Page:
Student lives today are characterized by much pressure, hectic schedules and never-ending to-do lists. Having to learn how to manage school and life can be stressful. At the same time crossing tasks off to-do lists brings profound pleasure. What lies beneath this satisfaction is more than just one less thing to do. A body-felt sense of completion and the relief completion brings is deeply rooted in human psychology and has far-reaching effects on well-being.
In this blog post, we’ll delve into the science behind task completion and its benefits. We’ll also share why task completion is core to our Grid work-life balance method that students find super helpful.
Dopamine: The Brain’s Reward System at Play
One of the central characteristics of task completion is how good it feels to get something done. Finishing tasks triggers the release of a neurotransmitter called dopamine, often referred to as the “feel-good” chemical. It’s the brain’s natural reward signal. When we complete tasks, whether they’re as mundane as tidying up the house or as ambitious as finishing a class assignment or a thesis, our brains respond with a surge of dopamine creating a feel-good state. Can you remember the last time you experienced it?
Motivation and Personal Growth
Task completion is a powerful source of motivation. The sense of achievement fuels our desire to tackle new challenges and set new and higher goals. Have you ever found yourself stuck? How did this impact your thoughts, feelings and motivation to keep going? What did you focus on and how did that impact your motivation?
Motivation is a vital component of overall well-being. Without it, we can feel a bit lost and low in mood. As we complete what we’ve set out to do or need to get done, we build self-efficacy—the belief in our ability to accomplish goals. And, our confidence and motivation steadily grow.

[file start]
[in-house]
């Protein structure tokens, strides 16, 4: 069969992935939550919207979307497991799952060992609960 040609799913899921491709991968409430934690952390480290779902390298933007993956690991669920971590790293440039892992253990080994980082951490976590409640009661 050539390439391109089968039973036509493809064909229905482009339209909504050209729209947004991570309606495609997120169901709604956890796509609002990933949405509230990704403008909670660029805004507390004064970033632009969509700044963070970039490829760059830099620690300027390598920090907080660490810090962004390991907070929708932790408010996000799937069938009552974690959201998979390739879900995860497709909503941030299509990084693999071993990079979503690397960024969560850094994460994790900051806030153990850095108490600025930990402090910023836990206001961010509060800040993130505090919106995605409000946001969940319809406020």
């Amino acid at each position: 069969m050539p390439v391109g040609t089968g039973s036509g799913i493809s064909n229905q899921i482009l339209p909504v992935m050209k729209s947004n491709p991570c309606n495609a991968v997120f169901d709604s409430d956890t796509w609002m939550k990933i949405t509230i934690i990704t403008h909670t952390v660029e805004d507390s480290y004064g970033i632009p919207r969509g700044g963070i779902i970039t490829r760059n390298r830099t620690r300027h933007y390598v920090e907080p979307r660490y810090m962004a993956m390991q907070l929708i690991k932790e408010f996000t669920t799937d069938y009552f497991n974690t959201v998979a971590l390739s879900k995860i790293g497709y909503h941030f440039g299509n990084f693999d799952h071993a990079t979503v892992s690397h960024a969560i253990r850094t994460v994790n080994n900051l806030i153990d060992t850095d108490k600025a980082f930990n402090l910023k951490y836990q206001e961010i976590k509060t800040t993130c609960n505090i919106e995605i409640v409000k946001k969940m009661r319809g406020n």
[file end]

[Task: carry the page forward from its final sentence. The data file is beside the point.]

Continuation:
Sense of Achievement as Natural Confidence Boost
Accomplishing tasks, regardless of their complexity, offers a profound sense of achievement. Each task completed serves as a validation of our competence and capabilities. It’s a reminder that we are, indeed, capable of achieving results and getting closer to realizing our goals. Completion then enhances our self-esteem and confidence.
Bandura’s Self-Agency Theory proposes that self-efficacy is linked with achievement. Those with high efficacy are more likely to set challenging goals and persist in the face of difficulties. When one believes one can achieve specific tasks, one also has greater motivation to give things a go. Think of the last time you achieved a goal that mattered to you. How did it make you feel about yourself?
Stress Reduction: Easing Mental and Physical Tension
Unfinished tasks create a cloud of stress and anxiety, as they constantly linger in the background, reminding us of their presence. The Zeigarnik Effect, coined after Russian psychologist Bluma Zeigarnik, offers a fascinating insight into the human mind. It suggests that our brains tend to remember uncompleted or interrupted tasks more vividly than completed ones. This creates a sense of mental tension that spills into muscle tension and tiredness.
When we complete a task, we create space in our minds and lightness in our bodies. The result? A feeling of relief and clarity. How stressed do you feel when you have a lot on your plate versus the times when you have gotten on top of things and got everything under control?
A Clear Mental Canvas: Creativity and Reflection
Unfinished tasks clutter our mental space, limiting our capacity for creativity, problem-solving, and self-reflection. Task completion clears this space, making room for more profound thinking as well as vital time for self-care. These in turn enrich our overall well-being, help us function well and reinforce confidence that we can manage well. Setting smaller goals is a proven way to bring about the feeling of achievement, and improve self-efficacy.
In summary, completing tasks helps us become clear thinkers, confident adults and optimistic creative shapers of our lives. Now that we know the benefits of task completion, how can we get more things completed in practice? Below are practical ways to help you master completion based on our Grid work-life balance method.